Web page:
Review: The Virgin Suicides
What are you doing here, honey? You’re not even old enough to know how bad life gets.”
”Obviously Doctor…you’ve never been a thirteen-year-old girl” replies Cecilia, the first of the Lisbon sisters to take her own life, when questioned on the motives for her initial suicide attempt. But for the residents of the sleepy American town, the deaths of the five Lisbon sisters remains an incomprehensible tragedy and a subject of fascination for a group of teenage boys who grew up alongside the siblings and are still in desperate search of answers. Now into middle-age, the boys are still haunted by the memory of the Lisbon sisters and resurrect the events of the past in the hope of unlocking the secret of the girls’ deaths.
Jeffrey Eugenides’ debut novel was first published in 1993 and has since become a modern classic. Its satirical depictions of white, middle-class life in the American suburbs is brought into harsh perspective by the tragic suicides of the teenage girls. Eugenides’ clever use of dark humour reflects the selfish and insensitive attitude of suburban America in which ”everyone pretended to be happy all the time.” Cecilia’s suicide is naively exploited by her neighbours with one comparing the family tragedy to his own ”heartrendering loss when his college football team failed to clinch the division title.” It is only the Lisbon’s teenage peers, trapped in their own adolescent ”wasteland,” who are able to empathise with the sisters.
The novel’s unique narrative, that re-tells the tragic story of the Lisbons from the memories of their male neighbours, gives The Virgin Suicides its refreshing perspective. Whilst Mr and Mrs. Lisbon fall into denial after the suicide of their youngest, Cecilia, the rest of the town treat the horrific event as a piece of gossip. It is only through the boys and their futile attempt to understand and rescue the girls that we are able to see their humanity.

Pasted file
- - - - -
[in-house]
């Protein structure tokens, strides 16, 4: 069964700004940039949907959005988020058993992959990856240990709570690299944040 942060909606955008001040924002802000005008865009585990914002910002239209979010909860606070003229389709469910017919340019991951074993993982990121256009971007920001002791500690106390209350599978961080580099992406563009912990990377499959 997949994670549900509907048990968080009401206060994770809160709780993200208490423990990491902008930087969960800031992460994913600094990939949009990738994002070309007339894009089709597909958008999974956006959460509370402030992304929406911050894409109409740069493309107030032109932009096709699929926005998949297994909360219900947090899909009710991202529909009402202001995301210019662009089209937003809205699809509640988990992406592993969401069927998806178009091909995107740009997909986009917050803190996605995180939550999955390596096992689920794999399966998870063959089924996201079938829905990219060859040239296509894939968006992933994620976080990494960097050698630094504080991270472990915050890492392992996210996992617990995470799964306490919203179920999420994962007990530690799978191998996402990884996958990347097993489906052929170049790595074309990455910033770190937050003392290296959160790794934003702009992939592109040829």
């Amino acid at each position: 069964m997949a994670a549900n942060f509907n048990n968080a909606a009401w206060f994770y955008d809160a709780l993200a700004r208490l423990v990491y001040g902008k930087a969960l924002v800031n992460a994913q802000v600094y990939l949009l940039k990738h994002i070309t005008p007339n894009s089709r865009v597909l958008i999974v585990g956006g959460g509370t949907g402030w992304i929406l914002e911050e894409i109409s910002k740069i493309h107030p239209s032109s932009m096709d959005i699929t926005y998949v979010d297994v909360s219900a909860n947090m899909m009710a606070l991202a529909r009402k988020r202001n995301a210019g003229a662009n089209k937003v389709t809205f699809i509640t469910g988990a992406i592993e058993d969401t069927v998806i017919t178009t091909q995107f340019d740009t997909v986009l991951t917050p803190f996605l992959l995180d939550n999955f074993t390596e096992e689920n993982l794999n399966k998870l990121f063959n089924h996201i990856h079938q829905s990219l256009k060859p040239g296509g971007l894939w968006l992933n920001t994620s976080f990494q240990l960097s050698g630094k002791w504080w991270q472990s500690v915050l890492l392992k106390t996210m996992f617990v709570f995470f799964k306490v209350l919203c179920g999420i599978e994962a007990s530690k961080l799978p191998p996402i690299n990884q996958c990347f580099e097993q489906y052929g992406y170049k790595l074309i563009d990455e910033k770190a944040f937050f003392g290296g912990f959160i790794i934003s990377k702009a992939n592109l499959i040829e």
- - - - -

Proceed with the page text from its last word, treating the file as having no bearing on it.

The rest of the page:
Locked away from the outside world by their fanatically oppressive parents, most of their communication with the girls is done indirectly, but their connection to them is no less sincere. ”We knew the girls were our twins,” they recall as they read Cecilia’s diary together, ”we felt the imprisonment of being a girl, the way it made your mind active and dreamy.” They later call the girls over a period of days, taking turns to play a record down the receiver and a bond is formed without a single word spoken. This bond, that can only be shared by those in the same stage of life, reflects the turmoil of adolescence in which the joys of childhood are confronted with the harsh realities of adult life. It is with this knowledge that the sisters reach their devastating ”refusal to accept the world as it was handed down to them, so full of flaws”.
The morbid context of The Virgin Suicides could, understandably, put off many readers. However, if you shift through the novel’s, at times, horrific content you will find a profoundly honest, relatable and powerfully realistic story that speaks to all of us on some level, no matter what our personal experience may be.